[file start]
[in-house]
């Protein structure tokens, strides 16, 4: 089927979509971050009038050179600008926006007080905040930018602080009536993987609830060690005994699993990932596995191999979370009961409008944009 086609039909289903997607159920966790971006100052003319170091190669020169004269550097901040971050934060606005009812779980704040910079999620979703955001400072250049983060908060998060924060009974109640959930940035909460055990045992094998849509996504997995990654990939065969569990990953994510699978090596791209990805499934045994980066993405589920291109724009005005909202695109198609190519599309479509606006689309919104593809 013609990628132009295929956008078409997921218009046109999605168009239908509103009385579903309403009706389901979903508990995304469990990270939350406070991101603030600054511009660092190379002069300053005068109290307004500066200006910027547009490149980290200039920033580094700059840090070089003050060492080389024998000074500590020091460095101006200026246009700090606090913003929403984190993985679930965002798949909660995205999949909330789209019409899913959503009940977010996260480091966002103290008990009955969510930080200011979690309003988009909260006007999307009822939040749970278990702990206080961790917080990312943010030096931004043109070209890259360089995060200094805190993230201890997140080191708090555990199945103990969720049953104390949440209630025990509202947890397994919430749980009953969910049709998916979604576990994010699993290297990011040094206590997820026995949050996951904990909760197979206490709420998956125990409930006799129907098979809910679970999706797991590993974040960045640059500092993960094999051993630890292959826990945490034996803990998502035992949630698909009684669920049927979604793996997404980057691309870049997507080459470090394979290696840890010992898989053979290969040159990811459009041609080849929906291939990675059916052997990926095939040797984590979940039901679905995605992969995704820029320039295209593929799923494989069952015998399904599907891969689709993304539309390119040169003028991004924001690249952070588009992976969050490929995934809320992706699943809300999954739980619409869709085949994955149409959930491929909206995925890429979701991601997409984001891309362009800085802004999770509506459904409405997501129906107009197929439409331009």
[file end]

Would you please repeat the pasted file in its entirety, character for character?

[in-house]
């Protein structure tokens, strides 16, 4: 089927979509971050009038050179600008926006007080905040930018602080009536993987609830060690005994699993990932596995191999979370009961409008944009 086609039909289903997607159920966790971006100052003319170091190669020169004269550097901040971050934060606005009812779980704040910079999620979703955001400072250049983060908060998060924060009974109640959930940035909460055990045992094998849509996504997995990654990939065969569990990953994510699978090596791209990805499934045994980066993405589920291109724009005005909202695109198609190519599309479509606006689309919104593809 013609990628132009295929956008078409997921218009046109999605168009239908509103009385579903309403009706389901979903508990995304469990990270939350406070991101603030600054511009660092190379002069300053005068109290307004500066200006910027547009490149980290200039920033580094700059840090070089003050060492080389024998000074500590020091460095101006200026246009700090606090913003929403984190993985679930965002798949909660995205999949909330789209019409899913959503009940977010996260480091966002103290008990009955969510930080200011979690309003988009909260006007999307009822939040749970278990702990206080961790917080990312943010030096931004043109070209890259360089995060200094805190993230201890997140080191708090555990199945103990969720049953104390949440209630025990509202947890397994919430749980009953969910049709998916979604576990994010699993290297990011040094206590997820026995949050996951904990909760197979206490709420998956125990409930006799129907098979809910679970999706797991590993974040960045640059500092993960094999051993630890292959826990945490034996803990998502035992949630698909009684669920049927979604793996997404980057691309870049997507080459470090394979290696840890010992898989053979290969040159990811459009041609080849929906291939990675059916052997990926095939040797984590979940039901679905995605992969995704820029320039295209593929799923494989069952015998399904599907891969689709993304539309390119040169003028991004924001690249952070588009992976969050490929995934809320992706699943809300999954739980619409869709085949994955149409959930491929909206995925890429979701991601997409984001891309362009800085802004999770509506459904409405997501129906107009197929439409331009």